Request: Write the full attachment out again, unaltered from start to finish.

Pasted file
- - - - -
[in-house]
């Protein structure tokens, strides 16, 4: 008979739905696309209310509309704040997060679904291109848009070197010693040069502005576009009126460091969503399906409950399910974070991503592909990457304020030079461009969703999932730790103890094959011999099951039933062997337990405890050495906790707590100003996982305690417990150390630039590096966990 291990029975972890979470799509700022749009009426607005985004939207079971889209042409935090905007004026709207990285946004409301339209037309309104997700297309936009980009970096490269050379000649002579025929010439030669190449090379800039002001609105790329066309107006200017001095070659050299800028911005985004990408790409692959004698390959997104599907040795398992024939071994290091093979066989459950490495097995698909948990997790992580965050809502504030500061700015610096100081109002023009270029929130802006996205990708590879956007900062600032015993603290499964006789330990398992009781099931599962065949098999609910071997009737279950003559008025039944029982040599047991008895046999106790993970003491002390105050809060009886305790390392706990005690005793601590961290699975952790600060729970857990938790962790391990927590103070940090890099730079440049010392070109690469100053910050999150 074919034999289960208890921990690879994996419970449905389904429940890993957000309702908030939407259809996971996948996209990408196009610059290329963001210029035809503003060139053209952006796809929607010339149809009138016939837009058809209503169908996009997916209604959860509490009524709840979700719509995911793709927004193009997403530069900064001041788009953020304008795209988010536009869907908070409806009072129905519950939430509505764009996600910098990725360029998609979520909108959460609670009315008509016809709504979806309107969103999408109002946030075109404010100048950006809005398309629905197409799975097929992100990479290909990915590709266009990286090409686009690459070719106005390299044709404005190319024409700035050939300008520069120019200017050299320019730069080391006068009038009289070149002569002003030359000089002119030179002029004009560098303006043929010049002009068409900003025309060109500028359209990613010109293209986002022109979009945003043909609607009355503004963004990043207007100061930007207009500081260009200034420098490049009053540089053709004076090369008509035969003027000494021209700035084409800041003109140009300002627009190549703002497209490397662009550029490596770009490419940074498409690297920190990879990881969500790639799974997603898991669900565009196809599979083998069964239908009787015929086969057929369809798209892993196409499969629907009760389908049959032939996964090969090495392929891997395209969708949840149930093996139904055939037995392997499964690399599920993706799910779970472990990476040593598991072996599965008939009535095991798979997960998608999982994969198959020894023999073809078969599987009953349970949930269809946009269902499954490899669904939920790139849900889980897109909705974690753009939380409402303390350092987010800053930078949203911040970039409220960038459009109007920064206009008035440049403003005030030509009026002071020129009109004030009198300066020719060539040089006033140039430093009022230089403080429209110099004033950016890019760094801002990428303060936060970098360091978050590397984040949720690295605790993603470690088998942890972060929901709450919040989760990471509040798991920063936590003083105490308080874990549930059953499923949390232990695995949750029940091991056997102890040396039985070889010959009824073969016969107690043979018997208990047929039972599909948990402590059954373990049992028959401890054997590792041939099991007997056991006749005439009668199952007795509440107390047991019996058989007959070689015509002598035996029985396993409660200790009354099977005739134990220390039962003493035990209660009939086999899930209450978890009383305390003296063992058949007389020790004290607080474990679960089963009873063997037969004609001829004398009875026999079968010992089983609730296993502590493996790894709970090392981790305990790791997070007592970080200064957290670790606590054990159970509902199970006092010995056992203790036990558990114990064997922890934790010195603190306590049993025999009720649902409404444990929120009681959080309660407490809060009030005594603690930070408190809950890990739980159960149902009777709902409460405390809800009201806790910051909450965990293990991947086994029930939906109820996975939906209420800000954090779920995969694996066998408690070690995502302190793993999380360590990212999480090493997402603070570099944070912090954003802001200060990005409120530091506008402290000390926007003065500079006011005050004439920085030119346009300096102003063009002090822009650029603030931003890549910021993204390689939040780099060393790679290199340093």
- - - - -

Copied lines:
[in-house]
């Protein structure tokens, strides 16, 4: 008979739905696309209310509309704040997060679904291109848009070197010693040069502005576009009126460091969503399906409950399910974070991503592909990457304020030079461009969703999932730790103890094959011999099951039933062997337990405890050495906790707590100003996982305690417990150390630039590096966990 291990029975972890979470799509700022749009009426607005985004939207079971889209042409935090905007004026709207990285946004409301339209037309309104997700297309936009980009970096490269050379000649002579025929010439030669190449090379800039002001609105790329066309107006200017001095070659050299800028911005985004990408790409692959004698390959997104599907040795398992024939071994290091093979066989459950490495097995698909948990997790992580965050809502504030500061700015610096100081109002023009270029929130802006996205990708590879956007900062600032015993603290499964006789330990398992009781099931599962065949098999609910071997009737279950003559008025039944029982040599047991008895046999106790993970003491002390105050809060009886305790390392706990005690005793601590961290699975952790600060729970857990938790962790391990927590103070940090890099730079440049010392070109690469100053910050999150 074919034999289960208890921990690879994996419970449905389904429940890993957000309702908030939407259809996971996948996209990408196009610059290329963001210029035809503003060139053209952006796809929607010339149809009138016939837009058809209503169908996009997916209604959860509490009524709840979700719509995911793709927004193009997403530069900064001041788009953020304008795209988010536009869907908070409806009072129905519950939430509505764009996600910098990725360029998609979520909108959460609670009315008509016809709504979806309107969103999408109002946030075109404010100048950006809005398309629905197409799975097929992100990479290909990915590709266009990286090409686009690459070719106005390299044709404005190319024409700035050939300008520069120019200017050299320019730069080391006068009038009289070149002569002003030359000089002119030179002029004009560098303006043929010049002009068409900003025309060109500028359209990613010109293209986002022109979009945003043909609607009355503004963004990043207007100061930007207009500081260009200034420098490049009053540089053709004076090369008509035969003027000494021209700035084409800041003109140009300002627009190549703002497209490397662009550029490596770009490419940074498409690297920190990879990881969500790639799974997603898991669900565009196809599979083998069964239908009787015929086969057929369809798209892993196409499969629907009760389908049959032939996964090969090495392929891997395209969708949840149930093996139904055939037995392997499964690399599920993706799910779970472990990476040593598991072996599965008939009535095991798979997960998608999982994969198959020894023999073809078969599987009953349970949930269809946009269902499954490899669904939920790139849900889980897109909705974690753009939380409402303390350092987010800053930078949203911040970039409220960038459009109007920064206009008035440049403003005030030509009026002071020129009109004030009198300066020719060539040089006033140039430093009022230089403080429209110099004033950016890019760094801002990428303060936060970098360091978050590397984040949720690295605790993603470690088998942890972060929901709450919040989760990471509040798991920063936590003083105490308080874990549930059953499923949390232990695995949750029940091991056997102890040396039985070889010959009824073969016969107690043979018997208990047929039972599909948990402590059954373990049992028959401890054997590792041939099991007997056991006749005439009668199952007795509440107390047991019996058989007959070689015509002598035996029985396993409660200790009354099977005739134990220390039962003493035990209660009939086999899930209450978890009383305390003296063992058949007389020790004290607080474990679960089963009873063997037969004609001829004398009875026999079968010992089983609730296993502590493996790894709970090392981790305990790791997070007592970080200064957290670790606590054990159970509902199970006092010995056992203790036990558990114990064997922890934790010195603190306590049993025999009720649902409404444990929120009681959080309660407490809060009030005594603690930070408190809950890990739980159960149902009777709902409460405390809800009201806790910051909450965990293990991947086994029930939906109820996975939906209420800000954090779920995969694996066998408690070690995502302190793993999380360590990212999480090493997402603070570099944070912090954003802001200060990005409120530091506008402290000390926007003065500079006011005050004439920085030119346009300096102003063009002090822009650029603030931003890549910021993204390689939040780099060393790679290199340093």